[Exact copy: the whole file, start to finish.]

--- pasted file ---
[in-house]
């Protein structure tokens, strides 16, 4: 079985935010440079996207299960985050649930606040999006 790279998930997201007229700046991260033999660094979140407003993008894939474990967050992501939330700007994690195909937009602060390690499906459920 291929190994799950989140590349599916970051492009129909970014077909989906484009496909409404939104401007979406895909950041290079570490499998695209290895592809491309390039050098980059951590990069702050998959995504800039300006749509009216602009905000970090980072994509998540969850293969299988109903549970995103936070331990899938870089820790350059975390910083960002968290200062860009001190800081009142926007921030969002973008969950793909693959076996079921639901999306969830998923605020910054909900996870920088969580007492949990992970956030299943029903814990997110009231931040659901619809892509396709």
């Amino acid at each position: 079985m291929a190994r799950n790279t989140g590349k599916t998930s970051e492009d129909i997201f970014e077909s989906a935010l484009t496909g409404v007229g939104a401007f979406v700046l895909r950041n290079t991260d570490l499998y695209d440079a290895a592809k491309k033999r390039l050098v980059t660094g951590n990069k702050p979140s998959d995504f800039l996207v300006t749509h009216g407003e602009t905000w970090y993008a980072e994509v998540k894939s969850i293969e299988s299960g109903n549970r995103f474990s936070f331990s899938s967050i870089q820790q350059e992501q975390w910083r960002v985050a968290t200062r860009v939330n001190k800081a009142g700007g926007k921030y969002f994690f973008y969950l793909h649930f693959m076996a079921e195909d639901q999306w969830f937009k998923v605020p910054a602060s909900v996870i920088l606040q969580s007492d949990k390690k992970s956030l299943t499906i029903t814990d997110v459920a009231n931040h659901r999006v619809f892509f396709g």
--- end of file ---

[in-house]
């Protein structure tokens, strides 16, 4: 079985935010440079996207299960985050649930606040999006 790279998930997201007229700046991260033999660094979140407003993008894939474990967050992501939330700007994690195909937009602060390690499906459920 291929190994799950989140590349599916970051492009129909970014077909989906484009496909409404939104401007979406895909950041290079570490499998695209290895592809491309390039050098980059951590990069702050998959995504800039300006749509009216602009905000970090980072994509998540969850293969299988109903549970995103936070331990899938870089820790350059975390910083960002968290200062860009001190800081009142926007921030969002973008969950793909693959076996079921639901999306969830998923605020910054909900996870920088969580007492949990992970956030299943029903814990997110009231931040659901619809892509396709």
């Amino acid at each position: 079985m291929a190994r799950n790279t989140g590349k599916t998930s970051e492009d129909i997201f970014e077909s989906a935010l484009t496909g409404v007229g939104a401007f979406v700046l895909r950041n290079t991260d570490l499998y695209d440079a290895a592809k491309k033999r390039l050098v980059t660094g951590n990069k702050p979140s998959d995504f800039l996207v300006t749509h009216g407003e602009t905000w970090y993008a980072e994509v998540k894939s969850i293969e299988s299960g109903n549970r995103f474990s936070f331990s899938s967050i870089q820790q350059e992501q975390w910083r960002v985050a968290t200062r860009v939330n001190k800081a009142g700007g926007k921030y969002f994690f973008y969950l793909h649930f693959m076996a079921e195909d639901q999306w969830f937009k998923v605020p910054a602060s909900v996870i920088l606040q969580s007492d949990k390690k992970s956030l299943t499906i029903t814990d997110v459920a009231n931040h659901r999006v619809f892509f396709g």